Caring for Your Premature Baby
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The birth of a baby is usually a happy time. However, if your baby is born premature, it also can be a stressful time. A baby is premature if they are born before the 37th week of a normal 40-week pregnancy. Sometimes premature babies are called “premies” because they’re born premature.
Path to improved health
- Babies who are born prematurely (before the due date) may need special care during their first 2 years, especially if they were very small at birth (less than 3 pounds or 1 kg). But you can help your baby be healthy, grow, and develop when you bring them home from the hospital. Here’s some advice:
- Make an appointment to take your baby to your healthcare provider’s office soon after the baby leaves the hospital. Your healthcare provider will check your baby’s weight gain and find out how your baby is doing at home.
- Talk with your healthcare provider about feeding your baby. Breast milk is the best baby food. But if your baby is having trouble nursing, your healthcare provider may be able to help you solve this problem. If your baby takes formula instead of breast milk, a special formula may be needed. Your healthcare provider may recommend you give your baby vitamins and iron. Vitamins are often given to premature babies to help them grow and stay healthy. Your baby also may need extra iron. That’s because premature babies don’t have as much iron in their bodies as full-term babies. Your healthcare provider may want your baby to take iron drops for a year or longer.
- Watch your baby’s growth. Your baby may not grow at the same rate as a full-term baby for the first 2 years. Premature babies are usually smaller during this time. Sometimes they grow in bursts. They usually catch up with full-term babies in time. To keep a record of your baby’s growth, your healthcare provider can use special growth charts for premature babies. Your healthcare provider will want to keep track of your baby’s milestones. This would include things like how active your baby is, when your baby sits up for the first time and when your baby crawls for the first time. These are things healthcare providers want to know about all babies, not just premature babies.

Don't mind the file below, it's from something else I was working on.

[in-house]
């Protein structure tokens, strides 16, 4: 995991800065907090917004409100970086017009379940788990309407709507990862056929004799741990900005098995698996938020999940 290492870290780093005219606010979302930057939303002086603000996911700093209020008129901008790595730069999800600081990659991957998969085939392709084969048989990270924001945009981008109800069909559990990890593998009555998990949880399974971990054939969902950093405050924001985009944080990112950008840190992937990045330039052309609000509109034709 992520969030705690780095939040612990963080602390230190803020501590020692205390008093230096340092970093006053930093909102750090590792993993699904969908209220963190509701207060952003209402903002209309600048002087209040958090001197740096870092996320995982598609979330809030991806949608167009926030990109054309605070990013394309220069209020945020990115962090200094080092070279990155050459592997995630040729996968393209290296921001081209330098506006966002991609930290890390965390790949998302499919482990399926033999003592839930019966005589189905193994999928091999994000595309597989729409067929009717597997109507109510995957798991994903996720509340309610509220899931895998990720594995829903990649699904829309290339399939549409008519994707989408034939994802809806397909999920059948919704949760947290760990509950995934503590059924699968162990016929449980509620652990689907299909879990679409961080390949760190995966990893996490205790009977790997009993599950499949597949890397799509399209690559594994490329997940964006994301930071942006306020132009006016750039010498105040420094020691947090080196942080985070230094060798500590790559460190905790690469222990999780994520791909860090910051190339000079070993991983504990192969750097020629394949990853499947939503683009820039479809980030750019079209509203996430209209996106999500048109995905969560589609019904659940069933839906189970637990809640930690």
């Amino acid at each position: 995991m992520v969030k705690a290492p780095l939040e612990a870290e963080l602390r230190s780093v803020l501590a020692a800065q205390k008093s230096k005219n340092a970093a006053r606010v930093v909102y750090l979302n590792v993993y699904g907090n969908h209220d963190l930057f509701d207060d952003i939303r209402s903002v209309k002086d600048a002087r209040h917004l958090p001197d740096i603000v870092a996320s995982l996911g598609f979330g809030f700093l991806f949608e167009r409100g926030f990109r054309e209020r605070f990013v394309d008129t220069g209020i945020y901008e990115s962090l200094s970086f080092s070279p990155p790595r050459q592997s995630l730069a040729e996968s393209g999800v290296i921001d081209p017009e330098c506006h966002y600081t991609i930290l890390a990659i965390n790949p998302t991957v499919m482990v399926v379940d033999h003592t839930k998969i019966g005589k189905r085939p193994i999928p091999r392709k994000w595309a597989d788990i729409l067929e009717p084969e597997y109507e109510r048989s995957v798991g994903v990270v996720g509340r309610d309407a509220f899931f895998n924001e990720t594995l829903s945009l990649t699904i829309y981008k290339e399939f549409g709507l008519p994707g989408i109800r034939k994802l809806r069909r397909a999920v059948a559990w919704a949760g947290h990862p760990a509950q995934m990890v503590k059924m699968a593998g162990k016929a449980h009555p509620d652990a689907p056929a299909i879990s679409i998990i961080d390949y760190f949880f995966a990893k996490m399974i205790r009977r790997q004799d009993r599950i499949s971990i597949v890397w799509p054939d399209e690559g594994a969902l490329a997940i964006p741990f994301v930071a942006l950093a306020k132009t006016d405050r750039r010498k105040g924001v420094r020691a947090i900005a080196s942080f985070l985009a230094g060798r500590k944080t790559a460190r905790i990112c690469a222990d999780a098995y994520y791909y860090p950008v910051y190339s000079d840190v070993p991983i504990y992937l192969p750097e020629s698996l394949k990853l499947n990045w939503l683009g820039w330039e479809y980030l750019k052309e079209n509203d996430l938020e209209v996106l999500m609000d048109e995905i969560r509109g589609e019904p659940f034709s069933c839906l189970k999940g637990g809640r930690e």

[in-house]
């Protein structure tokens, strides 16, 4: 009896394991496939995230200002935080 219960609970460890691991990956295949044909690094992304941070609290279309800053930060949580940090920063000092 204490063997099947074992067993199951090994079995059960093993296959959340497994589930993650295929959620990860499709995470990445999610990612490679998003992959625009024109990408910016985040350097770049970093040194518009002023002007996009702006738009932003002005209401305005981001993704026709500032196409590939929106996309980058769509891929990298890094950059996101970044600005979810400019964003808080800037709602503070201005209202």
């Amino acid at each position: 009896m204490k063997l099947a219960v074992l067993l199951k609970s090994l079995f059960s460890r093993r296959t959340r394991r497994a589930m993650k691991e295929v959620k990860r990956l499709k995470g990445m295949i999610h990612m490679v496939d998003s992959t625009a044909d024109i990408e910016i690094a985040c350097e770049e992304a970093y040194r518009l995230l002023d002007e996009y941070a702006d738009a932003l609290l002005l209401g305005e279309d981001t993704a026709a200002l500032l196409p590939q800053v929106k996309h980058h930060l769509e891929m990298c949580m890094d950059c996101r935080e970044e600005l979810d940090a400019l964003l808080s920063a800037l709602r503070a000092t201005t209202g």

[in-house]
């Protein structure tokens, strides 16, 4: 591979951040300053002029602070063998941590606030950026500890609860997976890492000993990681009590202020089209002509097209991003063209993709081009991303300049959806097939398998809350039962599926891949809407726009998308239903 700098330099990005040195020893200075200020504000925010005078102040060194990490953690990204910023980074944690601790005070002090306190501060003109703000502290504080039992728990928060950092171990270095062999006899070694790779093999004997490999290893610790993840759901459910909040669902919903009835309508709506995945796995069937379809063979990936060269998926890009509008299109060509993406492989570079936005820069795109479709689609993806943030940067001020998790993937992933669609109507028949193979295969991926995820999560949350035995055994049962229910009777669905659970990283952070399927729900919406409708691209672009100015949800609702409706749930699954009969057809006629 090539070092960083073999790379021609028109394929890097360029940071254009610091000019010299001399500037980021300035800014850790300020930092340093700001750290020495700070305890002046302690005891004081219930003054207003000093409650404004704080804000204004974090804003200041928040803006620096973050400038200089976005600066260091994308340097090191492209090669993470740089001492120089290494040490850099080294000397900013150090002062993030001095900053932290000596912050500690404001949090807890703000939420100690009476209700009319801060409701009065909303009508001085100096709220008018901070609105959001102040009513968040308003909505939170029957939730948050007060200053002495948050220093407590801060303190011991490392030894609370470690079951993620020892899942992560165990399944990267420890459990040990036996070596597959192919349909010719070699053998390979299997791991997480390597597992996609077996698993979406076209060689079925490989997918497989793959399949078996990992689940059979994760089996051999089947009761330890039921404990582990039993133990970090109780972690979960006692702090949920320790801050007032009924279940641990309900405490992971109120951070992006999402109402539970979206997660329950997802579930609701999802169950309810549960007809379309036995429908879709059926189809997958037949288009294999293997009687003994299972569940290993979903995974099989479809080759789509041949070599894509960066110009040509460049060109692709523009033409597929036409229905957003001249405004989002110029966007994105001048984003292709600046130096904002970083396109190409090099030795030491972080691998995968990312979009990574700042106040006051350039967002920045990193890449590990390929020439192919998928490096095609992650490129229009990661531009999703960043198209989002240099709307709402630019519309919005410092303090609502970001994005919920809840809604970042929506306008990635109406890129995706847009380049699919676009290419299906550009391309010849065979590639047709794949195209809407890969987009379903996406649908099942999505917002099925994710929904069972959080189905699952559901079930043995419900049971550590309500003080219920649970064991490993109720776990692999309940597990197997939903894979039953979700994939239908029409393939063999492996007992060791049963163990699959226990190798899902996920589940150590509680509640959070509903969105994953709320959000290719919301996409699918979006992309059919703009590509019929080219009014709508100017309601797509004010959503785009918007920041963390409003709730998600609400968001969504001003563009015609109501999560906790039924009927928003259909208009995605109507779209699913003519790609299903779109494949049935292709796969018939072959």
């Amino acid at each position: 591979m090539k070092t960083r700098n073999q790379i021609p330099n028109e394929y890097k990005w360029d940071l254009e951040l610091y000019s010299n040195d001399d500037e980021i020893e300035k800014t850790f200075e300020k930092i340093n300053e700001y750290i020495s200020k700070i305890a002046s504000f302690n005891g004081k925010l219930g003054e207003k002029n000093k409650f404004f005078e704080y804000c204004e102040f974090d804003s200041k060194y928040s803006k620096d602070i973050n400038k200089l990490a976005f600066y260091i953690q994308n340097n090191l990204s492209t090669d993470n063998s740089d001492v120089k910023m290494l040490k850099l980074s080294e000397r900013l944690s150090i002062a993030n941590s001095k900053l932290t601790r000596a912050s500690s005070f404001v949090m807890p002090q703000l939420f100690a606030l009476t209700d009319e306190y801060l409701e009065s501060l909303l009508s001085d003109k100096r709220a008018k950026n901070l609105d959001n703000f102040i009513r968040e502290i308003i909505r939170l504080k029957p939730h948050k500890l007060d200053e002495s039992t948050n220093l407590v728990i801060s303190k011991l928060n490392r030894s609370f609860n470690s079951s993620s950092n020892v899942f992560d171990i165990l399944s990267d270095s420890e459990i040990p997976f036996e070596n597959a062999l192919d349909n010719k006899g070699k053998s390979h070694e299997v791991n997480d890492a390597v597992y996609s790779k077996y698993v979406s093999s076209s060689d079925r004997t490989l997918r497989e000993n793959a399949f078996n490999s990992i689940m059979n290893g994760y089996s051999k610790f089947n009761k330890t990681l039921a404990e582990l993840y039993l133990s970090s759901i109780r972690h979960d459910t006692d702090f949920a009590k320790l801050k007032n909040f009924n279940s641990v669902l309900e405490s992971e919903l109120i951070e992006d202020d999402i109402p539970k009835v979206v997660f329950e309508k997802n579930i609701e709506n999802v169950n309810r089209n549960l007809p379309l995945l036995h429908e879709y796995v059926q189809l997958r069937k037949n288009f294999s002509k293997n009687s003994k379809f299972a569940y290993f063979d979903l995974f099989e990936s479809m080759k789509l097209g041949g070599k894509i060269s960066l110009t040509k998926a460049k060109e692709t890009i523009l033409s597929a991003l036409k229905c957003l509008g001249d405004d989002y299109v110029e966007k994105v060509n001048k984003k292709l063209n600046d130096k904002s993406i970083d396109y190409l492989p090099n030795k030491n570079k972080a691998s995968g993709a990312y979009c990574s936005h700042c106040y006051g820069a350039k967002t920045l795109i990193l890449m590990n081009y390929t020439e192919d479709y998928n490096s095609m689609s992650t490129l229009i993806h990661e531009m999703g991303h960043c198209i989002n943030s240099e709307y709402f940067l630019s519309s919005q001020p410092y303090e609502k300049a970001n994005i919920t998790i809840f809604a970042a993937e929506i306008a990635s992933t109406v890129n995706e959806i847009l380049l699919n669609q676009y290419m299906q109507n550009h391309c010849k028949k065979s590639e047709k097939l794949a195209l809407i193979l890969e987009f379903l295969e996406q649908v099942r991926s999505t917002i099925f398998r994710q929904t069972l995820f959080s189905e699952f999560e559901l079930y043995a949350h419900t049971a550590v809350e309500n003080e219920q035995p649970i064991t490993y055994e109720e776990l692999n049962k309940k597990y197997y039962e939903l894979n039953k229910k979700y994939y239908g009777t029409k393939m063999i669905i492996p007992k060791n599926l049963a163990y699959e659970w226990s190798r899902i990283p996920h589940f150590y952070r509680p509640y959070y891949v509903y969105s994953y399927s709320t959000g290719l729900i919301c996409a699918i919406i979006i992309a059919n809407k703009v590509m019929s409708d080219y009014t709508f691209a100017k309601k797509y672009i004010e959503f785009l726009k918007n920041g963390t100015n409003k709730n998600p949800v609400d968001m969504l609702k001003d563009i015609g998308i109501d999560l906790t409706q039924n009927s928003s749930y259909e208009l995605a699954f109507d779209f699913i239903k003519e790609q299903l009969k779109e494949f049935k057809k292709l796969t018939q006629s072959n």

- Feeding Schedule. At first, most premature babies need 8 to 10 feedings a day. Don’t wait longer than 4 hours between feedings or your baby may get dehydrated (dehydrated means lacking fluids). Six to 8 wet diapers a day show that your baby is getting enough breast milk or formula. Premature babies often spit up after a feeding. This is normal, but you want to make sure that your baby is still gaining weight. Contact your healthcare provider if you think your baby has stopped gaining or is losing weight.
- Prepare for solid food. Most healthcare providers advise giving a premature baby solid food at 4 to 6 months after the baby’s original due date (not the birth date). Premature babies are not as developed at birth as full-term babies are, so it may take them longer to develop their swallowing ability. If your baby has medical problems, your healthcare provider may recommend a special diet.
- Give your baby plenty of opportunity for sleep. Although premature babies sleep more hours each day than full-term babies, they sleep for shorter periods of time. All babies, including premature babies, should be put to bed on their backs, not on their stomachs. Use a firm mattress and no pillow. Use a firm mattress and no pillow. Sleeping on the stomach and sleeping on soft mattresses may increase your baby’s risk of sudden infant death syndrome (SIDS), which is the sudden and unexplained death of an baby who is younger than 1 year old (usually while the infant is asleep, which is why it is also called “crib death”).